Fairfax has vehemently denied the sexual assault allegations against him. But after Watson made her allegation on Friday, state-level and national Democrats, many of whom had been taking a wait-and-see approach, demanded Fairfax’s resignation en masse.
An attorney for Tyson has said she is prepared to testify at any impeachment proceedings against Fairfax. Virginia Del. Patrick Hope (D) raised the prospect of initiating an impeachment process against Fairfax on Sunday, but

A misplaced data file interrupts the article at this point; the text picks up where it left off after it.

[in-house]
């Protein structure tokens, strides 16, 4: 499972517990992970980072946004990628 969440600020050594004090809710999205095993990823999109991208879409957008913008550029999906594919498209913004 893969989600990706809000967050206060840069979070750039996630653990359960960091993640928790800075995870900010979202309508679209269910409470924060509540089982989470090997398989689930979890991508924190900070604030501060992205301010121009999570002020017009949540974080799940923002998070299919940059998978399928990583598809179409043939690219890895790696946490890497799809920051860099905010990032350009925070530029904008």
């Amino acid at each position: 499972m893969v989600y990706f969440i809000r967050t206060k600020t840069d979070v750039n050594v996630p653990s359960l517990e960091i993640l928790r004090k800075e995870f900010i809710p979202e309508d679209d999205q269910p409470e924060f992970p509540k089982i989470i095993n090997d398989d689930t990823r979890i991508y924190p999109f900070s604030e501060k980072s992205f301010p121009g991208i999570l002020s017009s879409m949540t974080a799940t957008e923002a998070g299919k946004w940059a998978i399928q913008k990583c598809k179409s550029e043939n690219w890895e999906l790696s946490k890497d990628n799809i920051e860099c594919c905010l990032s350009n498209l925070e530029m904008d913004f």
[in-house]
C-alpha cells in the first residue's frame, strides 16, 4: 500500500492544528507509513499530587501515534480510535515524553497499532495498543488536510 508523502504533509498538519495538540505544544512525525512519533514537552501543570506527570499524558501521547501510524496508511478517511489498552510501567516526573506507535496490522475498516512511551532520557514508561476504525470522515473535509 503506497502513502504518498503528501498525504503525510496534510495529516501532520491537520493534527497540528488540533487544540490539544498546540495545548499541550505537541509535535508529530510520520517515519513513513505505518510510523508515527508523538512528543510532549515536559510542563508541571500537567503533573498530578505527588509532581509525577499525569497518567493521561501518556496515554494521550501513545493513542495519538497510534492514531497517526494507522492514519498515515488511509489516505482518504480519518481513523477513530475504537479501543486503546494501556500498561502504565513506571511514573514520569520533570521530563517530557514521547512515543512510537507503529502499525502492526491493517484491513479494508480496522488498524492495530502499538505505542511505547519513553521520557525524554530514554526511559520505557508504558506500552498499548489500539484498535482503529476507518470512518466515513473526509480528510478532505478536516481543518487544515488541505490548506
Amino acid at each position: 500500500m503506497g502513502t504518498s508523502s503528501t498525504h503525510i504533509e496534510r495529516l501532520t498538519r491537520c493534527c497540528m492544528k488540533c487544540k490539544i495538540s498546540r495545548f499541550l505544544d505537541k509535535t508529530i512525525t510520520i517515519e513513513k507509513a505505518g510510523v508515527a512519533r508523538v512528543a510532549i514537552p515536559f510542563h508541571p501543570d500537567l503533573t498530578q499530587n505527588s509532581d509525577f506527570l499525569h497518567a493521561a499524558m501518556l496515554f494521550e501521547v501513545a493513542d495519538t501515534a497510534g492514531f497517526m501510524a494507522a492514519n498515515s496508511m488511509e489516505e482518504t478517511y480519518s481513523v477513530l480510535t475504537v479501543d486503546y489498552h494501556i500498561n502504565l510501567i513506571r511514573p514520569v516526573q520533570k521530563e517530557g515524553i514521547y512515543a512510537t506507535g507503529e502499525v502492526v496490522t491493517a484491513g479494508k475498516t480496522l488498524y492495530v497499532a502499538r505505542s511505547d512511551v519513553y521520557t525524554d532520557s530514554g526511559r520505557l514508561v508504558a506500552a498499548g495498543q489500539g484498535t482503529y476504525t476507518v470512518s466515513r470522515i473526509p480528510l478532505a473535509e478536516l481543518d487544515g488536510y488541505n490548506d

has since said that “additional conversations need to take place” first. CORRECTION: An earlier version of this article incorrectly stated that the Washington Examiner first reported on Morrison & Foerster’s decision to place Fairfax on leave. It was the National Law Journal. Also on HuffPost ALABAMA STATE CAPITOL Montgomery, Alabama Year completed: 1851 Architectural style: Greek Revival FYI: A bronze star marks the spot where Jefferson Davis, newly named president of the Confederate States of America, gave his inaugural address. Visit: Guided tours are offered on Saturdays at 9 a.m., 11 a.m., 1 p.m., and 3 pm. More ALASKA STATE CAPITOL Juneau, Alaska Year completed: 1931 Architectural style: Art Deco FYI: The limestone and marble used to construct the building’s facade is also native to Alaska—it hails from the Prince of Wales Island. Visit: Guided tours are available from mid-May to mid-September, from 8:30 a.m. to 5 p.m. on weekdays, and from 9:30 a.m. to 4 p.m. on Saturdays and Sundays. More MASSACHUSETTS STATE HOUSE Boston, Massachusetts Year completed: 1798 Architectural style: Federal FYI: The gleaming dome of the Massachusetts State House was not always metal. The original wooden topper leaked, so it was remodeled and covered in copper by a noteworthy company: Paul Revere and Sons. Visit: Guided tours are offered Monday through Friday, from 10 a.m. to 3:30 p.m. Reservations are required. More ARIZONA STATE CAPITOL MUSEUM Phoenix, Arizona Year completed: 1900 Architectural style: Classical Revival FYI: The building, once home to the territorial government, is now a museum dedicated to the history of Arizona. The governor’s office and state House and Senate floors are located in other buildings in the same complex off Wesley Bolin Plaza. Visit: The museum exhibits are open from Monday to Friday, 9 a.m. to 4 p.m., with staff available to answer questions from 10 a.m. to 2 p.m. Or, reserve a guided tour (from 9:30 a.m. to 12:30 p.m.) More ARKANSAS STATE CAPITOL Little Rock, Arkansas Year completed: 1915 Architectural style: Neo-Classical FYI: Don’t forget to look up. The rotunda of the capitol is a 17-foot-tall, 12-foot-wide brass chandelier made by Mitchell Vance and Company. Keep an eye out for decorative elements, such as an eagle perched on top of the Liberty Bell. Visit: Guided tours are offered Monday through Friday from 9 a.m. to 4 p.m. Reservations are encouraged. More CALIFORNIA STATE CAPITOL AND CAPITOL MUSEUM Sacramento, California Year completed: 1874 Architectural style: Neo-Classical FYI: Look for Minerva. You’ll find the Roman goddess pictured in the Great Seal, on tile groupings on the floor, peering down from arches leading to the second-floor rotunda walkway, and the pediment in the building’s exterior. According to myth, Minerva was born fully grown, the way California became a state without first being a territory. Visit: Public tours leave on the hour daily, from 9 a.m. to 4 p.m. More COLORADO STATE CAPITOL Denver, Colorado Year completed: 1893 Architectural style: Neo-Classical FYI: In the capitol’s rotunda, 16 stained glass windows depict the state’s “Hall of Fame,” which includes figures such as frontiersman Kit Carson and Alexander Majors, co-founder of the firm that established the Pony Express. Visit: Historical tours leave hourly Monday through Friday, from 10 a.m. to 3 p.m. The House and Senate chambers open for tours mid-January to mid-May (from 9 a.m. to 3 p.m.) Gallery guides are on hand to answer any questions. More CONNECTICUT STATE CAPITOL Hartford, Connecticut Year completed: 1879 Architectural style: Eastlake FYI: An 18-foot bronze statue of a winged woman, titled The Genius of Connecticut, resides in the capitol rotunda. It’s a replacement for the statue that once sat at the top of the capitol dome, but was destroyed by a hurricane in 1938. Lasers scanned the original plaster model to make a mold for the new version. Visit: Weekday tours leave hourly from 9:15 a.m. to 1:15 p.m. In July and August, a 2:15 p.m. slot opens up. More DELAWARE LEGISLATIVE HALL Dover, Delaware Year completed: 1933 Architectural style: Georgian Revival FYI: In addition to the current government building, you can visit The Old State House in Delaware. The Georgian-style building was the seat of government from 1791 until 1933, when operations moved to their current digs. Visit: Make reservations for guided tours (non-session weekdays, from 9 a.m. to 3 p.m., in-session weekdays, from 9 a.m. to 12 p.m.). Additional tours are available the first Saturday of each month and on some holidays. More SOUTH CAROLINA STATE HOUSE Columbia, South Carolina Year completed: 1903 Architectural style: Greek Revival FYI: On the outside of the capitol, six bronze, star-shaped markers denote the spots where the building was hit with artillery during General Sherman’s Civil War march. Visit: Guided tours are offered weekdays, from 9 a.m. to 5 p.m. Reservations are recommended for groups. More FLORIDA STATE CAPITOL Tallahassee, Florida Year completed: 1977 Architectural style: New Classicism FYI: The current 22-story state capitol towers over its predecessor, a Classical Revival building completed in 1845 that is now the Florida Historic Capitol Museum. Try to spot it from the new capitol’s observation deck, located on the 22nd floor, 307 feet in the air. Visit: Self-guided tours are available Monday through Friday, from 8 a.m. to 5 p.m., except for weekday holidays. Groups of 15 people or more can arrange a guided tour during the week. More GEORGIA STATE CAPITOL Atlanta, Georgia Year completed: 1889 Architectural style: Neo-Classical/Renaissance Revival FYI: The Georgia Capitol Museum, the on-site museum dedicated to the history of the state, has existed within the Capitol walls for just about as long as the building has been around. It moved into its fourth-floor headquarters in 1890. Visit: Reservations are usually required for the weekday guided tours. January through April, they leave at 9:30 a.m, 10 a.m., 10:30 a.m., 11 a.m., and 1 p.m. From May to December, there are three tours each weekday: 9:30 a.m., 10:30 a.m., and 11:30 a.m. No reservations are required for the day’s last tour, but each time slot has a slightly different focus, so check the website for details. More HAWAI'I STATE CAPITOL Honolulu, Hawaii Year completed: 1969 Architectural style: Hawaiian International FYI: The eight columns in the front and back of the building are supposed to represent the eight islands of Hawaii, and the curved walls of the legislative houses recall the state’s volcanoes. Visit: Scope out the capital on your own on weekdays from 9 a.m. to 2 p.m. (except for holidays), or arrange a guided tour through the Governor’s Office of Constituent Services. More IDAHO STATE CAPITOL Boise, Idaho Year completed: 1912 Architectural style: Neo-Classical FYI: The Idaho State Capitol has the nickname “The Capitol of Light” for the way architect John E. Tourtellotte used shafts, skylights, and reflective marble to illuminate the interior of the building. Today, it’s the only capitol building heated by geothermal water. Visit: During legislative sessions, you can visit on weekdays from 6 a.m. to 10 p.m., and on Saturdays and Sundays from 9 a.m. to 5p.m. Visiting hours during the interim are 6 a.m. to 6 p.m. on weekdays and 9 a.m. to 5 p.m. on weekends. Guided tours are available from groups of 10 to 100. More ILLINOIS STATE CAPITOL Springfield, Illinois Year completed: 1889 Architectural style: French Renaissance FYI: Before it became the site of the capitol, the location—the highest in Springfield—was proposed as a burial place for Abraham Lincoln. Mary Todd Lincoln wanted him buried in the Oak Ridge Cemetery instead. Visit: The capitol is open Monday to Friday, 8 a.m. to 4 pm, and Saturday and Sunday, 9 a.m. to 3 p.m. Coordinate group tours through the Physical Services department. More INDIANA STATEHOUSE Indianapolis, Indiana Year Completed: 1888 Architectural style: Renaissance Revival FYI: Many capitol buildings feature a dome or rotunda, but the Indiana Statehouse has three: a rotunda, topped by a smaller dome, with an even smaller sphere at the very top. The room inside the middle dome is painted white so the colors of the stained glass windows reflect on the walls. Visit: Guided tours leave the rotunda on Saturdays at 10:15 a.m., 11 a.m., 12 p.m., and 1 p.m. More IOWA STATE CAPITOL Des Moines, Iowa Year completed: 1886 Architectural style: Renaissance FYI: The Iowa State Capitol has something for fashion lovers as well as history buffs: glass cases inside the first floor of the capitol building display 42 dolls—one for each governor’s wife—wearing a replica of the dress she wore to the inaugural ball. Visit: Guided tours leave Monday through Friday at various times. On Saturdays, tours depart every hour from 9:30 a.m. to 2:30 p.m. More KANSAS STATE CAPITOL Topeka, Kansas Year completed: 1903 Architectural style: French Renaissance FYI: In 1901, sculptor J.H. Mahoney won a design contest for his 16-foot statue of Ceres, the Roman goddess of agriculture, to be placed on top of the capitol dome. People balked at both the price and the idea of a pagan goddess topping the capitol, so the dome went unadorned until 2002. After a new competition was held, Richard Bergen's bronze Ad Astra—a sculpture of a Kansa warrior—was installed. Visit: Guided tours depart on weekdays: January through May, 9 a.m., 10 a.m., 11 a.m., 1 p.m., 2 p.m., and 3 p.m.; June through August, 10 a.m., 12 p.m., and 2 p.m.; September through December, 9 a.m., 11 a.m., 1 p.m., and 3 p.m. More KENTUCKY STATE CAPITOL Frankfort, Kentucky Year completed: 1910 Architectural style: Beaux-Arts FYI: Inside the building, two oil murals by artist T. Gilbert White depict Kentucky’s most famous frontiersman, Daniel Boone. One shows Boone and his party as they first discover the area; the second shows him at the Treaty of Sycamore Shoals, purchasing the land that eventually became the state. Visit: The capitol is open Monday through Friday, from 8 a.m. to 4:30 p.m., and Saturday, from 10 a.m. to 2 p.m. Call the office for information on guided tours. More LOUISIANA STATE CAPITOL Baton Rouge, Louisiana Year completed: 1932 Architectural style: Art Deco FYI: You approach the capitol via a grand, 48-step staircase—one stair for every state in the union (with an amendment for Alaska and Hawaii). But don’t let that be the highest you get on your visit. The Louisiana State Capitol has an observation deck on its 27th floor, 350 feet above ground. (It is the tallest state capitol building, after all.) Visit: The building is open from 9 a.m. 4 p.m. daily, except for major holidays. More MAINE STATE HOUSE Augusta, Maine Year completed: 1832 Architectural style: Greek Revival FYI: The portico and front and rear walls are all that remain of the original, 1832 structure (designed by architect Charles Bullfinch). A major remodel in 1909–1910 enlarged the wings of the building and replaced the building’s original dome with a more elongated one. Visit: Arrange a guided tour through the Maine State Museum, or check it out yourself Monday through Friday, from 8 a.m. to 5 p.m. More MARYLAND STATE HOUSE Annapolis, Maryland Year Completed: 1797 Architectural Style: Georgian FYI: The Maryland State House has been holding government meetings for more than two centuries. The Continental Congress actually met in the building’s Old Senate Chambers in 1783 and 1784. Visit: The capitol is open daily from 9 a.m. to 5 p.m. except for Christmas and New Year's Day. The Office of Interpretation will arrange specialized, curatorial tours of the building and its artwork. More MICHIGAN STATE HOUSE Lansing, Michigan Year completed: 1879 Architectural style: Neo-Classical FYI: Don’t let the faux marble pillars and walnut wainscoting trick your eyes—decorative painting techniques cover up the fact that the capitol building was made with more inexpensive materials, such as cast iron and pine. Visit: Guided tours are offered Monday through Friday, from 9 a.m. to 4 p.m. Tour times vary. More MINNESOTA STATE CAPITOL St. Paul, Minnesota Year completed: 1905 Architectural style: Beaux-Arts FYI: Famed architect (and Minnesotan) Cass Gilbert designed the capitol—before he blueprinted the United States Supreme Court building. Visit: Hourly guided tours are available Monday through Friday, 8:30 a.m. to 5 p.m.; Saturday, 10 a.m. to 3 pm; and Sunday, 1 p.m. to 4 p.m. More SOUTH CAROLINA STATE HOUSE Columbia, South Carolina Year completed: 1903 Architectural style: Greek Revival FYI: On the outside of the capitol, six bronze, star-shaped markers denote the spots where the building was hit with artillery during General Sherman’s Civil War march. Visit: Guided tours are offered weekdays, from 9 a.m. to 5 p.m. Reservations are recommended for groups. More MISSISSIPPI STATE CAPITOL Jackson, Mississippi Year completed: 1903 Architectural style: Beaux-Arts FYI: There are 750 lights in the capitol's rotunda alone. That makes it easy to see the figure of Blind Justice, as well as scenes of two Indians, a Spanish explorer, and a Confederate general. Visit: Guided tours depart Monday through Friday, from 8 a.m. to 5 p.m. More MISSOURI STATE CAPITOL Jefferson City, Missouri Year completed: 1917 Architectural style: Classical Revival FYI: The first floor of the capitol houses the Missouri State Museum, with exhibits detailing the state’s cultural and natural history. But that's not the only place to find interesting artifacts. In the buildings and around the grounds, look for James Earle Fraser’s 13-foot statue of Thomas Jefferson, Karl Bitter's bronze relief of the signing of the Louisiana Purchase Treaty, a frieze by Alexander Stirling Calder (father of th famed mobile-maker of the same name), and Thomas Hart Benton’s murals of everyday Missouri life. Visit: The Missouri State Museum offers free guided tours every 20 minutes, beginning at the top of the hour, from 9 a.m. to 4 p.m. (except for noon). June through February, tours leave every half hour, from 9 a.m. to 4 p.m. (excluding a 12 p.m. lunch break). More MONTANA STATE CAPITOL Helena, Montana Year completed: 1902 Architectural style: Neo-Classical FYI: When the Capitol underwent an expansion in 1909, a conscious decision was made to feature art by Montana-based artists, including Charles M. Russell (his Piegans sold at auction for $5.6 million in 2005) and Edgar S. Paxson (known for painting Custer's Last Stand), among others. Visit: The Montana Historical Society offers guided tours. From May through September, tours leave on the hour (9 a.m. to 2 p.m.) Monday through Saturday, and from 12 p.m. to 3 p.m. on Sunday. From October through April, tours are only on Saturdays and leave on the hour from 9 a.m. to 2 p.m. When the legislature is in session (odd numbered years), hourly tours are also offered from January through April, Monday through Saturday, from 9 a.m. to 2 p.m. More NEBRASKA STATE CAPITOL Lincoln, Nebraska Year completed: 1932 Architectural style: Streamline Moderne FYI: Don’t forget to look down. Hildreth Meire’s mosaics decorate both the ceiling and the floor of the building. Although Meire worked on the National Academy of Science in Washington D.C. and St. Bartholomew’s Church in New York City, she called the Nebraska capitol her crowning achievement. Visit: Guided tours are available every hour on the hour (except noon): Monday through Friday, from 8 a.m. to 5 p.m.; Saturday and holidays, from 10 a.m. to 5 p.m.; and Sunday, from 1 p.m. to 5 p.m. More NEVADA STATE CAPITOL Carson City, Nevada Year completed: 1871 Architectural style: Neo-Classical Italianate FYI: After Nevada became a state, the constitutional convention made a provision that no state capitol would be built until after three legislative sessions, in case future leaders wanted to move the center of government away from Carson City. A ten-acre site set aside for the building remained empty. In his book Roughing It, Mark Twain describes the empty plaza as a useful spot for “public auctions, horse trades, mass meetings, and likewise for teamsters to camp in.” Visit: The capitol is open Monday to Friday, from 8 a.m. to 5 p.m. (it is closed on weekends). Call the Education Program at the Nevada State Museum to arrange guided tours. More NEW HAMPSHIRE STATE HOUSE Concord, New Hampshire Year completed: 1819 Architectural style: Greek Revival FYI: The stately eagle installed on top of the New Hampshire State House’s dome may look gold, but it’s actually painted wood. The original was removed for preservation and is on display at the New Hampshire Historical Society. A new, gold-leafed eagle was put in its place in the 1950s. Visit: Self-guided tours are available Monday to Friday, 8 a.m. to 4:30 p.m. Arrange guided tours through the Visitors’ Center. More NEW JERSEY STATE HOUSE Trenton, New Jersey Year completed: 1792 (original structure) Architectural style: Various FYI: The New Jersey State House has always been a work in progress. The original building was first completed in 1792, and a few extensions were added shortly after. In 1885, a fire destroyed a portion of the State House, which was rebuilt in the Second Empire style with a new rotunda and dome. In the 1890s, a Victorian-style addition was made to the Assembly wing. Then in 1903, the Senate wing was renovated in the American Renaissance style. A four-story office was added three years later; it finally reached its present size in 1911, and so on... Visit: Guided tours leave hourly Monday through Friday, 10 a.m. to 3 p.m., as well as the first and third Saturday of each month (12 p.m. to 3 p.m.) The State House is closed Sundays and on state holidays. More NEW MEXICO STATE CAPITOL Santa Fe, New Mexico Year completed: 1966 Architectural style: New Mexico Territorial/Greek Revival FYI: New Mexico’s Capitol is the only one housed in a completely round building, earning it the nickname “The Roundhouse.” When seen from above, the shape is meant to evoke the Zia sun symbol. Visit: Tour the capital on your own Monday through Friday, 7 a.m. to 6 p.m. Guided tours are available by appointment. More NEW YORK STATE CAPITOL Albany, New York Year completed: 1899 Architectural style: Italian Renaissance/French Renaissance/Romanesque FYI: The Western staircase inside New York’s capitol has been dubbed the “Million Dollar Staircase,” because it cost more than a million dollars to build—in the late-1800s, no less. The 444 steps took 14 years to complete, and more than 500 stonecutters and carvers earned $5 a day to work on the project. The staircase’s main feature is 77 carvings of faces, which include prominent Americans such as Abraham Lincoln and Susan B. Anthony, as well as images of the carvers’ friends and relatives. Visit: Guided tours are available Monday to Friday (excluding holidays). Tour times vary; call the Office of General Services—Visitor Assistance for more information. More NORTH CAROLINA STATE CAPITOL Raleigh, North Carolina Year completed: 1840 Architectural style: Greek Revival FYI: The North Carolina State Capitol boasts two impressive statues of George Washington. Outside on the grounds sits a bronze statue cast from a mold of Jean-Antoine Houdon's statue of George Washington in Richmond, Virginia. At the focal point in the rotunda, there's a copy of a statute that stood at North Carolina’s previous state capitol until 1831. The Italian sculptor, Antionio Canova, carved George with a Roman general’s uniform and haircut—and he’s writing in Italian. Visit: Self-guided tours are available Monday to Friday, 8 a.m. to 5 p.m.; Saturday, 9 a.m. to 5 pm; and Sunday, 1 p.m. to 4 p.m. Guided tours for groups of 10 can be scheduled through Capital Area Visitor Services. More Love HuffPost? Become a founding member of HuffPost Plus today. This article originally appeared on HuffPost.